During our clergy call this month, I asked our larger churches to step forth and offer the talents within their churches to the entire diocese. I asked the deans and rectors to put out a call to their membership for service. Working with the Offices of the Diocese, we are asking attorneys, financial advisors, bankers, investment professionals, business developers, and teachers - faithful people from all professions - to offer their talents to assist those churches who need expertise in a given field. But it goes far beyond our larger churches - I am asking the rectors, vicars, and laity in our medium to small churches to send out the same call. We have enormous talent, and your skills are needed in service to our Lord.
Every person in every church must step forth and help create our future. I am asking each member of our diocese to offer their skills and talents to the service of the Lord. Whether it is an hour a month or 10 hours a week, we are being called to give our hearts, minds, and bodies. In building our church, we must find the right materials. Those materials are not solely bricks and mortar; the materials are the people of this diocese. For a few brief moments during the week, offer a sacrifice of your time unto the Lord, for there is no greater calling than serving our Lord.
We have set three destination points in the next few years: 1) Mission - proclaiming the Good News of Jesus Christ 2) Service - to one God, one another, and our community; and 3) Poverty - Economic, Social, Physical and Spiritual. Let our diocese be known as a revolutionary place where "Jesus is on the move." Our Anglican tradition offers a unique voice that will speak to the needs of the world. Let us use that voice to proclaim it boldly.
This is not a time of rest; this is a time of hope and endeavor. This is a time of boldness -for our future is already upon us. We cannot wait for the rest of society to catch up. We have the Gospel of Jesus Christ, and therein is our hope. Let us be that light up on the hill for all people to see and follow. A beacon that draws all people into the radiance of His life.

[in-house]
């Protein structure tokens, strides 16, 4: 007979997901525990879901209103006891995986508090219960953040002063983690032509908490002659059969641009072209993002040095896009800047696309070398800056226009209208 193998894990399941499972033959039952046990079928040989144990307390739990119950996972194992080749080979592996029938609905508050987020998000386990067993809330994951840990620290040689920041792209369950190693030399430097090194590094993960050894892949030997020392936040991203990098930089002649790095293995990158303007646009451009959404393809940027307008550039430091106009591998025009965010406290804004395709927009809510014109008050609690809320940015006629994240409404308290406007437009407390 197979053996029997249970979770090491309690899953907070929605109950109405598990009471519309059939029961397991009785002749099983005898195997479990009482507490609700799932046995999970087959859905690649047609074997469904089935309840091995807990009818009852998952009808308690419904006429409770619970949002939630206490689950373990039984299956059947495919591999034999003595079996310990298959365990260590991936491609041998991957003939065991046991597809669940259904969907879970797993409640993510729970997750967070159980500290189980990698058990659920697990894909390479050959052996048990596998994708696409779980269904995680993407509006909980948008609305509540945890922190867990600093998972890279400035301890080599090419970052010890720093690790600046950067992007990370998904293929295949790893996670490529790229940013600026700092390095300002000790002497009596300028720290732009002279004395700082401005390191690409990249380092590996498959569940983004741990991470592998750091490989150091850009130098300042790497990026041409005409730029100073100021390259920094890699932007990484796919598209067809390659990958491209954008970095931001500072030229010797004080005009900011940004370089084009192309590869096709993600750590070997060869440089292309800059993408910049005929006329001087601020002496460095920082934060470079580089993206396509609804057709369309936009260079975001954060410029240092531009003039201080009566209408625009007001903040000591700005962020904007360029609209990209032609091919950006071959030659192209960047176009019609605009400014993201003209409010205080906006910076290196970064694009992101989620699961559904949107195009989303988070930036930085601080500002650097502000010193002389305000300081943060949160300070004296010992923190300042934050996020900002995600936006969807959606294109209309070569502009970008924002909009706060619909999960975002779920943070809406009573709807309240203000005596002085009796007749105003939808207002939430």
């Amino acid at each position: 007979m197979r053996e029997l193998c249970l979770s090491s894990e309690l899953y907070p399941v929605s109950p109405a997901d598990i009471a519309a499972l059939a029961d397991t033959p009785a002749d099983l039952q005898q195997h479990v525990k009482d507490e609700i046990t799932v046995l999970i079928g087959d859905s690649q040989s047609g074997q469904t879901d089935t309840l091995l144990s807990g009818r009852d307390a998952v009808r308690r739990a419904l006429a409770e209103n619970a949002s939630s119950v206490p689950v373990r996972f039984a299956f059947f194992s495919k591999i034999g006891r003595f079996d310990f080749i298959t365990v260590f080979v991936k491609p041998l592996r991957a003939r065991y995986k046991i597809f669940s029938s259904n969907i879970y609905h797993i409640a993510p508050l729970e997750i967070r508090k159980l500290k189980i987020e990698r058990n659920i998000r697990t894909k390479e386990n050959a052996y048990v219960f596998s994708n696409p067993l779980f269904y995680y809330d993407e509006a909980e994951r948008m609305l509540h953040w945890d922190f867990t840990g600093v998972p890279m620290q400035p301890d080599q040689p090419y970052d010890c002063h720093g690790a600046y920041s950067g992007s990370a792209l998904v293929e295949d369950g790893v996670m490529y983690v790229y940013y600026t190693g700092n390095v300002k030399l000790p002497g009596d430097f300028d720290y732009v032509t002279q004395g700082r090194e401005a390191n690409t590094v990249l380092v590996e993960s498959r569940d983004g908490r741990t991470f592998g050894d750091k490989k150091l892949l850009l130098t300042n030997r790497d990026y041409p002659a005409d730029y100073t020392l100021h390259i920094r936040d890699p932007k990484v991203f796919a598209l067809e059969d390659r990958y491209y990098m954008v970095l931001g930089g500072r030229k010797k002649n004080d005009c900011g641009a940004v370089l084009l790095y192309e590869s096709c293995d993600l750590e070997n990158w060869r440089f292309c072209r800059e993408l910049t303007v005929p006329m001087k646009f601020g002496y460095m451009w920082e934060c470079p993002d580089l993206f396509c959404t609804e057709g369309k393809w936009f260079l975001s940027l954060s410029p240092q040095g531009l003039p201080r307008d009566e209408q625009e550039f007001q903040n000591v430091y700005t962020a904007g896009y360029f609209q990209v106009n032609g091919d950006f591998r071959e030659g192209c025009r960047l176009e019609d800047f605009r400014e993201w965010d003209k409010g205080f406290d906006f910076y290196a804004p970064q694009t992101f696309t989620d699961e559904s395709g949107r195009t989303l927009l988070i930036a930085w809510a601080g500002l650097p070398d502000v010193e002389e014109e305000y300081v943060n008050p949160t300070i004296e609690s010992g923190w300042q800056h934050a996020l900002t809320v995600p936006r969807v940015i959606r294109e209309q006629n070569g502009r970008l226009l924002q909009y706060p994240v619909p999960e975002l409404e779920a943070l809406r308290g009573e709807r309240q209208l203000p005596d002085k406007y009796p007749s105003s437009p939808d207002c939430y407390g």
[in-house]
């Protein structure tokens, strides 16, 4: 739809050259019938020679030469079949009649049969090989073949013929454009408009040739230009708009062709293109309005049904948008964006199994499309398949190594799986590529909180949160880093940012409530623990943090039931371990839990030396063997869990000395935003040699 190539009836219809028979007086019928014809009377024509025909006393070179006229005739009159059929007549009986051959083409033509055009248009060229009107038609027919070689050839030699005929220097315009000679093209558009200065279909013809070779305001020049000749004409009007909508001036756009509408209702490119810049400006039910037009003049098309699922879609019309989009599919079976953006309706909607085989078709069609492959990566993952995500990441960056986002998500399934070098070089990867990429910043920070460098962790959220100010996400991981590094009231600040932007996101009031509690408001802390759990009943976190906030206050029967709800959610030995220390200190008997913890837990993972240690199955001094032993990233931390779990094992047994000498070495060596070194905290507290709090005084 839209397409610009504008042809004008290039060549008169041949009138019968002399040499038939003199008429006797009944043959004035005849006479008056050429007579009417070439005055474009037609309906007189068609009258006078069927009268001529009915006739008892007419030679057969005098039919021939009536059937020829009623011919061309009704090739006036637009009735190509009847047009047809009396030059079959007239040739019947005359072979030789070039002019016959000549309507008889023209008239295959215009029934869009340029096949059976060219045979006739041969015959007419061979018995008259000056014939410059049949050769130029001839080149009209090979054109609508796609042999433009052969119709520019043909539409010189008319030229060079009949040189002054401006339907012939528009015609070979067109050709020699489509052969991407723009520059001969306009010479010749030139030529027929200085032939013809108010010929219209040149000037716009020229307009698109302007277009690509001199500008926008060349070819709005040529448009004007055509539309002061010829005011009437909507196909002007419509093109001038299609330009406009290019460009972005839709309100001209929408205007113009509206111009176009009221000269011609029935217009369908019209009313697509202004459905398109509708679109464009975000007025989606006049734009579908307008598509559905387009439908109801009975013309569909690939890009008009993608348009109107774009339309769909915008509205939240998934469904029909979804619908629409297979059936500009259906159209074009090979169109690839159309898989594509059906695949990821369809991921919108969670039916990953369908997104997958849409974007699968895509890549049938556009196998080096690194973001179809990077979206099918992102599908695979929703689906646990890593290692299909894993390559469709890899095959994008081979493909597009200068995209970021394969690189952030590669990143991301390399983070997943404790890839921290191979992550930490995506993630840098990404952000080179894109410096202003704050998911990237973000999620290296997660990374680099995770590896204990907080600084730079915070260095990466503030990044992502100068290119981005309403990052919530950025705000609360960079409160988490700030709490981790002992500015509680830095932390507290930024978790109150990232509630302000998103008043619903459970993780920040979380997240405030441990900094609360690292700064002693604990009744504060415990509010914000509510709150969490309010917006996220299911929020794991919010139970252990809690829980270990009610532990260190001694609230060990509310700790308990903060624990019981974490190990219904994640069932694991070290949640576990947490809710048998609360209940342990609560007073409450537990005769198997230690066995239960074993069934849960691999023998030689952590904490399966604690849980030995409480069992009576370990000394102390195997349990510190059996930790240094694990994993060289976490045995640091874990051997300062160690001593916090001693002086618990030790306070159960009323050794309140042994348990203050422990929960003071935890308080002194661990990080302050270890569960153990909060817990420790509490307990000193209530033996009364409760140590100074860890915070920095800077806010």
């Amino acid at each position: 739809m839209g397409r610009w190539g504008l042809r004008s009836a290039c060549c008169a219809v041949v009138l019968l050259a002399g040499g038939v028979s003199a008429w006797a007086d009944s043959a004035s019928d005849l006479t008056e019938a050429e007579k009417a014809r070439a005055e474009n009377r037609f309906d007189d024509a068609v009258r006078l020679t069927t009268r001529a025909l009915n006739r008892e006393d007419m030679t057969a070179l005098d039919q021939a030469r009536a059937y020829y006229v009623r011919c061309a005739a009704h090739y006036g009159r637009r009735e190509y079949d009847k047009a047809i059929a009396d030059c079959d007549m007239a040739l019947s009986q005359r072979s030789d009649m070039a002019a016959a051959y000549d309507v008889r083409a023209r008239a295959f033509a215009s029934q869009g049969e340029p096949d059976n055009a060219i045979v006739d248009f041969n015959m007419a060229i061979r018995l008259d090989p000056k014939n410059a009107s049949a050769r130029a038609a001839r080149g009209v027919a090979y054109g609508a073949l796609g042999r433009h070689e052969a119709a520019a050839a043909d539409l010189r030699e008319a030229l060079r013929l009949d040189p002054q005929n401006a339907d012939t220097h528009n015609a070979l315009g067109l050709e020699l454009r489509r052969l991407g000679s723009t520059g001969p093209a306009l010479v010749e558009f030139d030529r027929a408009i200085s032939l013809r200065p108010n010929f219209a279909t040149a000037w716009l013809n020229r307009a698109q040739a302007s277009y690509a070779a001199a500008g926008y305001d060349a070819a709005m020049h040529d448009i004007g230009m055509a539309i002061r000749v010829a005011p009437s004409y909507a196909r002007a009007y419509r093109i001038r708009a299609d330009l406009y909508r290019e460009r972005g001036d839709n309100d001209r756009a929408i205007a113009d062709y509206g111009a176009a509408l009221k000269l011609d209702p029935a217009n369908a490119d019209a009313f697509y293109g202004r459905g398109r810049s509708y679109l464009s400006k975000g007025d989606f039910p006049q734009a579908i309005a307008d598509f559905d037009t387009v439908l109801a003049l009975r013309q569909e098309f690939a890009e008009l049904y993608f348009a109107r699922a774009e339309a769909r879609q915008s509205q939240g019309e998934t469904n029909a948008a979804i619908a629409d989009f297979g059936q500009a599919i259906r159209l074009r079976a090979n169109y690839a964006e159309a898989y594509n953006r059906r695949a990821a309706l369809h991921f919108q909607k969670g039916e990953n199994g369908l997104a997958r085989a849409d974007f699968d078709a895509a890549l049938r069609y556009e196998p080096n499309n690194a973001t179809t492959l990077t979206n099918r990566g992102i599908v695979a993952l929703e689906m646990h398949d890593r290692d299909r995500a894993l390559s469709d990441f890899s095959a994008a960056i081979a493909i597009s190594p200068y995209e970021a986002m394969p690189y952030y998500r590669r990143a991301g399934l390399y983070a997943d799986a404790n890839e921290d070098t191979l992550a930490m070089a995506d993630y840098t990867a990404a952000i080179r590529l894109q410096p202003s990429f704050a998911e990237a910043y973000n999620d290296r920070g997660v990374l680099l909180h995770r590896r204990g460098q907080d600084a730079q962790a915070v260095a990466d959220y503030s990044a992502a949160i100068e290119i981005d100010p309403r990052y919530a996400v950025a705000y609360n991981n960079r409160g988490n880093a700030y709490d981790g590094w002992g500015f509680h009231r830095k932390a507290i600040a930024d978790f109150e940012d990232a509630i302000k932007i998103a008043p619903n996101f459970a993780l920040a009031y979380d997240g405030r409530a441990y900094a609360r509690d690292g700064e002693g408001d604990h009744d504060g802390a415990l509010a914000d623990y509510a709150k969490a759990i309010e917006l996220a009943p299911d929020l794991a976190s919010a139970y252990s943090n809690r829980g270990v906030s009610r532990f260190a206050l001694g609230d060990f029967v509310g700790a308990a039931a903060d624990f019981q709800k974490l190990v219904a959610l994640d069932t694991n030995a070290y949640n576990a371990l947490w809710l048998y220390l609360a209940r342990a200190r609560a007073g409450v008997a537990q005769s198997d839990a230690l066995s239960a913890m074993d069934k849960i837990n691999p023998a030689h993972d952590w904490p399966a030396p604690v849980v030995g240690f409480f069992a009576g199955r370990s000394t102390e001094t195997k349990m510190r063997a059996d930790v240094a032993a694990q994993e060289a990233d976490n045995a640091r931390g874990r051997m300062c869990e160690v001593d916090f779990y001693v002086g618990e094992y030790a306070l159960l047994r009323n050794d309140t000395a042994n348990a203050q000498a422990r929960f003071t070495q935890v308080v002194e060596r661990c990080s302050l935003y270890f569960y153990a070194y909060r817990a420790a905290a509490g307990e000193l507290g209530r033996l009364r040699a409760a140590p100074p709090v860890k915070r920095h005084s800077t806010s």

This is the time to consider the impossible - for each church to discern ministries that will truly make a difference. The world is longing for connection. We can meet that need through individual encounters, joyful invitations, and creating a sense of belonging one person at a time. Let us move forward in planting missions and house churches; people need to hear the good news after this long isolation. Children need to hear the voice of Christ after being separated from all that is familiar. Let us be creative and fail, fail often, and fail daringly. If we are not failing, we are not trying. Boldly experiment and test different ideas, preach passionately, and love fully. Our staff is eager to assist you. We will do this together.
At the end of A Tale of Two Cities, the main character, Carton, is facing death. He notes the fact that the oppressors in the crowd "have risen on the destruction of the old," He also realizes that, someday, Paris will recover from these horrors and become beautiful. In the same way, our diocese will recover from these horrors and will become stronger, more beautiful and ultimately change the world. I believe this in the depths of my soul because I believe in you, and I believe in the power of Jesus Christ.
Let us dare greatly, strive valiantly, love completely, and spend ourselves in the service of Christ. With unity of purpose and no fear of failure, we can and we will because we have Jesus Christ.
To this beloved diocese, let us go forth with courage and faith because our Savior is with us. Press on, for our message is Jesus Christ.
The Rt. Rev. Daniel G. P. Gutiérrez
XVI Bishop of The Episcopal Diocese of Pennsylvania
But this I call to mind, and therefore I have hope: The steadfast love of the Lord never ceases, his mercies never come to an end; they are new every morning; great is your faithfulness. Lamentations 3:21-23